Special plea of Non joinder of first and second defendants

[3] Mr Moropana maintains that he was unlawfully detained by employees of the third defendant, being members of the South African Police Services (SAPS) and withdrew his claim against the first and second defendants as joint wrongdoers. Subsequent thereto the third defendant objected to the non-joinder of the first and second defendants on the basis that the arrest and detention of the Plaintiff was affected by the first and second defendants and not the third defendant. The third defendant maintains that it is duty bound by legislation in terms of section 64H of the South African Police Service Act 68 of 1995 to provide detention services and did not exercise any discretion in the arrest and subsequent detention of Mr Moropana, the Plaintiff.


[4] Section 65 H provides:

A person arrested with or without warrant by a member of a municipal police service shall as soon as possible be brought to a police station under the control of the Service …’


and similarly, section 50 of the Criminal Procedure Act 51 of 1977(CPA) also provides for detention at a Police Station subsequent to arrest.


[5] The Plaintiff’s legal team had replicated to the third defendant’s special plea of non- joinder of the first and second defendants. The Plaintiff pursues a claim for unlawful detention which was at the instance of the third defendant after the Metro Police Kgotsana (second defendant) had left the police station. The Plaintiff’s claim for loss of income is a result of an entry of a record created and maintained by the South African Police Service through its Criminal Record Systems.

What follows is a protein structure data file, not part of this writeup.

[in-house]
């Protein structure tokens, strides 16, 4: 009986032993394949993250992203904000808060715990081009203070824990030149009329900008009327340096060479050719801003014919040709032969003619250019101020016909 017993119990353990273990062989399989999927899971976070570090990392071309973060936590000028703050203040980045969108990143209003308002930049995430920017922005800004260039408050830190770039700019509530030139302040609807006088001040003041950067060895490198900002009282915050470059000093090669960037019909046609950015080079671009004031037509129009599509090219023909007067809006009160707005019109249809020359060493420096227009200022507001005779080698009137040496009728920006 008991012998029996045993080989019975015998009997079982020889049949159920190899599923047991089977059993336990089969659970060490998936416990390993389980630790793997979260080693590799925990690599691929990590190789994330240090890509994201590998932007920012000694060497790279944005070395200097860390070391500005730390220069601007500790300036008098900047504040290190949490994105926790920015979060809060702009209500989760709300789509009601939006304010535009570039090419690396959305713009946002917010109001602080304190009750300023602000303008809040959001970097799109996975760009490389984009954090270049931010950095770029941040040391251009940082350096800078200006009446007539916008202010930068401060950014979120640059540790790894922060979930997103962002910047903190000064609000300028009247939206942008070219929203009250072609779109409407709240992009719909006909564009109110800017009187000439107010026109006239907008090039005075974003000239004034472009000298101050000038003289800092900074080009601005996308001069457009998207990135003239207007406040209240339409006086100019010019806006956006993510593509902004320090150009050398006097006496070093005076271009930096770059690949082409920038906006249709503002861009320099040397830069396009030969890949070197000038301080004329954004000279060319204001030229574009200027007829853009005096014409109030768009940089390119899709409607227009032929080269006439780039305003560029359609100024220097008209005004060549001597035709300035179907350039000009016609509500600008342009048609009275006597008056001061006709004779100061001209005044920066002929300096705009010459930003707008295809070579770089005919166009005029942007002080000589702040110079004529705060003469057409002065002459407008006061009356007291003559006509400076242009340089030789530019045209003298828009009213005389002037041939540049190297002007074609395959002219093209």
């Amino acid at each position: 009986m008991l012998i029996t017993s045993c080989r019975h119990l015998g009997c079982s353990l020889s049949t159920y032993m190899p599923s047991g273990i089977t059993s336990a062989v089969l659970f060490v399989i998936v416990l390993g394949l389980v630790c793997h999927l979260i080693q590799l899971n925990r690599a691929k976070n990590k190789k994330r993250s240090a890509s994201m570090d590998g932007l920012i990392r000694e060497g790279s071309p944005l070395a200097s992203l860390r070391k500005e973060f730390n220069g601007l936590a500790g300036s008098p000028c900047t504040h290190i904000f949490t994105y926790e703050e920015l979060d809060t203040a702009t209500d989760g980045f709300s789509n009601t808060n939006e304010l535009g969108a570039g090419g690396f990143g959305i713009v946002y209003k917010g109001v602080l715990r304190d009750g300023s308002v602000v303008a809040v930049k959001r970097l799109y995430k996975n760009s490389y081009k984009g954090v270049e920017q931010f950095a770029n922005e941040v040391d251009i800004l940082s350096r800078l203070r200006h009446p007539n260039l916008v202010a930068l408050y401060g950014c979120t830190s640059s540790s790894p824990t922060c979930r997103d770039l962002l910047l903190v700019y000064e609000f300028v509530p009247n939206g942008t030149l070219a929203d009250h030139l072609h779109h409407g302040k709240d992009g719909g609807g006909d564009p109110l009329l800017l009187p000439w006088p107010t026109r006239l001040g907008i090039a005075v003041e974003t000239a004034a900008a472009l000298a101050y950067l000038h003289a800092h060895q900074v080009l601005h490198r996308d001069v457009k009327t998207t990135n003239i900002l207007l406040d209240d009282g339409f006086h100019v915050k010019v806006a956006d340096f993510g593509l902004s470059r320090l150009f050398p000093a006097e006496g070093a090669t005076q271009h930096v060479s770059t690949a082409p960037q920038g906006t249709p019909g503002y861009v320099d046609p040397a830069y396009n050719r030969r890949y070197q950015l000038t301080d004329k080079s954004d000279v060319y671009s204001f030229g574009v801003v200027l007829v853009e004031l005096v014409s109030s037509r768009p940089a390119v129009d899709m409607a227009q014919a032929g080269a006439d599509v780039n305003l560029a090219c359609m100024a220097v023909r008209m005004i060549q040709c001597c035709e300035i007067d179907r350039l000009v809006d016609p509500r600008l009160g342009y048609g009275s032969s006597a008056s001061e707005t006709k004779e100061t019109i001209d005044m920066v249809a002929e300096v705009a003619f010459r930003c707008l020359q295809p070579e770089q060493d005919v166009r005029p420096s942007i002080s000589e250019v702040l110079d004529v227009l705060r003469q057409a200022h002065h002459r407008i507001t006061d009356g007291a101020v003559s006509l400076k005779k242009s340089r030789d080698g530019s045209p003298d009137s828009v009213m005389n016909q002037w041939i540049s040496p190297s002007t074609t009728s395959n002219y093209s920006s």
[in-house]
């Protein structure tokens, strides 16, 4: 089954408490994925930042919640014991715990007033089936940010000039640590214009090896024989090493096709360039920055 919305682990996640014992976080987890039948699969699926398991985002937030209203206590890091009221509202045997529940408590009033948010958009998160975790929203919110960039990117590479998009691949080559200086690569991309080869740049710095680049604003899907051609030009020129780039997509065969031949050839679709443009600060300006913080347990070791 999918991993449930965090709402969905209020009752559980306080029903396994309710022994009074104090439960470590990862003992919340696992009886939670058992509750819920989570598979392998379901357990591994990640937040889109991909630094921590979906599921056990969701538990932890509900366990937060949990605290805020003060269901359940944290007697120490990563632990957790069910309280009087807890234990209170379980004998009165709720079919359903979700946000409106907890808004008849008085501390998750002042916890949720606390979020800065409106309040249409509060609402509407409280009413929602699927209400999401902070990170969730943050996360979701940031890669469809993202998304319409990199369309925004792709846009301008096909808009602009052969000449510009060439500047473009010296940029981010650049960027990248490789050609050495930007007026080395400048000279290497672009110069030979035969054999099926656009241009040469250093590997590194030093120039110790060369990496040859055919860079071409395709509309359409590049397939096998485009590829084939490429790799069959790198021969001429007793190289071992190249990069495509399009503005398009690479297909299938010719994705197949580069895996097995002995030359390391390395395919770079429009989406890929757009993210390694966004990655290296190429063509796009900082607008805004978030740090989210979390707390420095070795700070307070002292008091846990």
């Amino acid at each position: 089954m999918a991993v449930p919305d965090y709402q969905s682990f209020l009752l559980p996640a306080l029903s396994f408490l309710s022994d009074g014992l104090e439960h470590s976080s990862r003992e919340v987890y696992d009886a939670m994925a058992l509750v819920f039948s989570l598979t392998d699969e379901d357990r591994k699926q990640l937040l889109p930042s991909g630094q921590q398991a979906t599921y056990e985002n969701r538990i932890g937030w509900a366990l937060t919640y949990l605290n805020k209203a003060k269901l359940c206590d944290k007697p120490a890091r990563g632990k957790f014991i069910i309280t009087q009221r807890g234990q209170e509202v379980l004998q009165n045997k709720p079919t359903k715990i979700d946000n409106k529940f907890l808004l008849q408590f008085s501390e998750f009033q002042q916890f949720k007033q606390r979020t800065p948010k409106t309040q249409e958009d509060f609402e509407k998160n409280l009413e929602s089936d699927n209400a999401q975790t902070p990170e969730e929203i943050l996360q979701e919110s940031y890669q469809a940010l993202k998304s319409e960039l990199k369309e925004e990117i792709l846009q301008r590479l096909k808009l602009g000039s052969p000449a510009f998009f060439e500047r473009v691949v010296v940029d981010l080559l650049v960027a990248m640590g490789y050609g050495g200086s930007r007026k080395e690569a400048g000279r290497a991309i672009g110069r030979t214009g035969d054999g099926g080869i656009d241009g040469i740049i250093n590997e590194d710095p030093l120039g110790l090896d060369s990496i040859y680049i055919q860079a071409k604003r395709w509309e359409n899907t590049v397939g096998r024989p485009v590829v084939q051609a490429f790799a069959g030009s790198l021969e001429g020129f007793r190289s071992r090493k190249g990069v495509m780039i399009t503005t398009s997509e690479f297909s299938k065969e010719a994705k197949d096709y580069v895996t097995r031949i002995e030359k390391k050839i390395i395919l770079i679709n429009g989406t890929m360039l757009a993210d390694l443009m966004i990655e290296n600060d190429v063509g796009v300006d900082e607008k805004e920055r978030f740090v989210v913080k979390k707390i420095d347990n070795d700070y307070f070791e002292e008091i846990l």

[6] According to the Plaintiff’s counsel the first and second defendants’ have no legal interest in the subject matter of the litigation and therefore they are no longer being joined. Plaintiff relies on the Constitutional Court judgment of De Klerk v Minister of Police 2020 (1) SACR (CC) where potential and concurrent wrongdoers were not joined to the proceeding, and where the court was not barred from determining the liability, if any, of the party or parties before it. I therefore ruled that the matter may proceed to trial on the basis that non-joinder is at the peril of the Plaintiff who has to prove its case on a balance of probabilities with no onus upon the third defendant to prove lawfulness of arrest and detention in the current circumstances. On that basis the Plaintiff proceeded to trial against the third defendant only.

Background of the Claim